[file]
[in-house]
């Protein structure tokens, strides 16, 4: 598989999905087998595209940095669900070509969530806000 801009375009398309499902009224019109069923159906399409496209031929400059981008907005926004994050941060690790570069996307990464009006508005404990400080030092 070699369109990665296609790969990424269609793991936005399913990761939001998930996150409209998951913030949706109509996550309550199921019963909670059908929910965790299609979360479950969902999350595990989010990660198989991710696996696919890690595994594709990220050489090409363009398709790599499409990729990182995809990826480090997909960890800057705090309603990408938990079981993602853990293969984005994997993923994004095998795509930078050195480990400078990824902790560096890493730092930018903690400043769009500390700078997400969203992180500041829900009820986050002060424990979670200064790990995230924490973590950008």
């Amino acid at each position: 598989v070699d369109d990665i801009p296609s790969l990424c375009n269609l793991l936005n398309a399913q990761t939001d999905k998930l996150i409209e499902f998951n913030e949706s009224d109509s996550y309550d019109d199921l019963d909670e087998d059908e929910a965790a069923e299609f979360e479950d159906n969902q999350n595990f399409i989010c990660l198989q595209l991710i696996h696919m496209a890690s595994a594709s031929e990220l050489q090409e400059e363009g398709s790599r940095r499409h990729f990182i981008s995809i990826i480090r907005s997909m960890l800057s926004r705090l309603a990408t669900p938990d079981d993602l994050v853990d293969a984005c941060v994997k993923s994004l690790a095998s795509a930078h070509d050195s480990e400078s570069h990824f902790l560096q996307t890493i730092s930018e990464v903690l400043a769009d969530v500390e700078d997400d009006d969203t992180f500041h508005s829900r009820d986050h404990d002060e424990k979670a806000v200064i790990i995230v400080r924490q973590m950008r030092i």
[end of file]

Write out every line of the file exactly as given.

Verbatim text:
[in-house]
């Protein structure tokens, strides 16, 4: 598989999905087998595209940095669900070509969530806000 801009375009398309499902009224019109069923159906399409496209031929400059981008907005926004994050941060690790570069996307990464009006508005404990400080030092 070699369109990665296609790969990424269609793991936005399913990761939001998930996150409209998951913030949706109509996550309550199921019963909670059908929910965790299609979360479950969902999350595990989010990660198989991710696996696919890690595994594709990220050489090409363009398709790599499409990729990182995809990826480090997909960890800057705090309603990408938990079981993602853990293969984005994997993923994004095998795509930078050195480990400078990824902790560096890493730092930018903690400043769009500390700078997400969203992180500041829900009820986050002060424990979670200064790990995230924490973590950008």
């Amino acid at each position: 598989v070699d369109d990665i801009p296609s790969l990424c375009n269609l793991l936005n398309a399913q990761t939001d999905k998930l996150i409209e499902f998951n913030e949706s009224d109509s996550y309550d019109d199921l019963d909670e087998d059908e929910a965790a069923e299609f979360e479950d159906n969902q999350n595990f399409i989010c990660l198989q595209l991710i696996h696919m496209a890690s595994a594709s031929e990220l050489q090409e400059e363009g398709s790599r940095r499409h990729f990182i981008s995809i990826i480090r907005s997909m960890l800057s926004r705090l309603a990408t669900p938990d079981d993602l994050v853990d293969a984005c941060v994997k993923s994004l690790a095998s795509a930078h070509d050195s480990e400078s570069h990824f902790l560096q996307t890493i730092s930018e990464v903690l400043a769009d969530v500390e700078d997400d009006d969203t992180f500041h508005s829900r009820d986050h404990d002060e424990k979670a806000v200064i790990i995230v400080r924490q973590m950008r030092i």